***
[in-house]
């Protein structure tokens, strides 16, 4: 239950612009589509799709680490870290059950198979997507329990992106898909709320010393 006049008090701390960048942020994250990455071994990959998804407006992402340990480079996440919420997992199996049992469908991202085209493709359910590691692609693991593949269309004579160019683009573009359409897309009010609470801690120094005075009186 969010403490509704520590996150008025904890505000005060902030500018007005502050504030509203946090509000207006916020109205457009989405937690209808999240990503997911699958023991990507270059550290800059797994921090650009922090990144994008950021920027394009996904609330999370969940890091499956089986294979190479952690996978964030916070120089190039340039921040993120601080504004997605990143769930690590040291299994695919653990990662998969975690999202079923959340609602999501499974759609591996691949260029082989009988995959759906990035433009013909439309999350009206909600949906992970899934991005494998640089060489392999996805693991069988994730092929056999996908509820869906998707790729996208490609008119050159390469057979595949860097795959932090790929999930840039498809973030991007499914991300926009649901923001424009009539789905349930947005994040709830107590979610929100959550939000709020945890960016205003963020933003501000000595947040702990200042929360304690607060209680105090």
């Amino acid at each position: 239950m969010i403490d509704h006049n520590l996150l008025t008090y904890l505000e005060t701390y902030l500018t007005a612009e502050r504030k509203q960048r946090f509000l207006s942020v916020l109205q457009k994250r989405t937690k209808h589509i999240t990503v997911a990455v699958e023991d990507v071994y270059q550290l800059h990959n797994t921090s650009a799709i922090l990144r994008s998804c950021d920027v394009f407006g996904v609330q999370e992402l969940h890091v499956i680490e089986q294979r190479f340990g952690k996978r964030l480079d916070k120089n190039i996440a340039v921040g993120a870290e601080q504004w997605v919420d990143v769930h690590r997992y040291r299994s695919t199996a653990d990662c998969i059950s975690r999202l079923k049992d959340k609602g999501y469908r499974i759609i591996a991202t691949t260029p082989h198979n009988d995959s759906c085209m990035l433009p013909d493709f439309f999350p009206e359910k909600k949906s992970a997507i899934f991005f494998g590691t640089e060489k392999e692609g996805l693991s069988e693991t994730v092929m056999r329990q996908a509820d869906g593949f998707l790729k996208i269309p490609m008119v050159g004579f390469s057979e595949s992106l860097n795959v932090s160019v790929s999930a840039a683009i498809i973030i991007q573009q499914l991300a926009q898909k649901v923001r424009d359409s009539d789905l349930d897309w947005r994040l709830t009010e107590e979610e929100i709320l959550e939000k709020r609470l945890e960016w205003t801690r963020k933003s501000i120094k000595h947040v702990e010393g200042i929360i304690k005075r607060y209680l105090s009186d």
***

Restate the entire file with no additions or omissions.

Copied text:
[in-house]
């Protein structure tokens, strides 16, 4: 239950612009589509799709680490870290059950198979997507329990992106898909709320010393 006049008090701390960048942020994250990455071994990959998804407006992402340990480079996440919420997992199996049992469908991202085209493709359910590691692609693991593949269309004579160019683009573009359409897309009010609470801690120094005075009186 969010403490509704520590996150008025904890505000005060902030500018007005502050504030509203946090509000207006916020109205457009989405937690209808999240990503997911699958023991990507270059550290800059797994921090650009922090990144994008950021920027394009996904609330999370969940890091499956089986294979190479952690996978964030916070120089190039340039921040993120601080504004997605990143769930690590040291299994695919653990990662998969975690999202079923959340609602999501499974759609591996691949260029082989009988995959759906990035433009013909439309999350009206909600949906992970899934991005494998640089060489392999996805693991069988994730092929056999996908509820869906998707790729996208490609008119050159390469057979595949860097795959932090790929999930840039498809973030991007499914991300926009649901923001424009009539789905349930947005994040709830107590979610929100959550939000709020945890960016205003963020933003501000000595947040702990200042929360304690607060209680105090």
């Amino acid at each position: 239950m969010i403490d509704h006049n520590l996150l008025t008090y904890l505000e005060t701390y902030l500018t007005a612009e502050r504030k509203q960048r946090f509000l207006s942020v916020l109205q457009k994250r989405t937690k209808h589509i999240t990503v997911a990455v699958e023991d990507v071994y270059q550290l800059h990959n797994t921090s650009a799709i922090l990144r994008s998804c950021d920027v394009f407006g996904v609330q999370e992402l969940h890091v499956i680490e089986q294979r190479f340990g952690k996978r964030l480079d916070k120089n190039i996440a340039v921040g993120a870290e601080q504004w997605v919420d990143v769930h690590r997992y040291r299994s695919t199996a653990d990662c998969i059950s975690r999202l079923k049992d959340k609602g999501y469908r499974i759609i591996a991202t691949t260029p082989h198979n009988d995959s759906c085209m990035l433009p013909d493709f439309f999350p009206e359910k909600k949906s992970a997507i899934f991005f494998g590691t640089e060489k392999e692609g996805l693991s069988e693991t994730v092929m056999r329990q996908a509820d869906g593949f998707l790729k996208i269309p490609m008119v050159g004579f390469s057979e595949s992106l860097n795959v932090s160019v790929s999930a840039a683009i498809i973030i991007q573009q499914l991300a926009q898909k649901v923001r424009d359409s009539d789905l349930d897309w947005r994040l709830t009010e107590e979610e929100i709320l959550e939000k709020r609470l945890e960016w205003t801690r963020k933003s501000i120094k000595h947040v702990e010393g200042i929360i304690k005075r607060y209680l105090s009186d």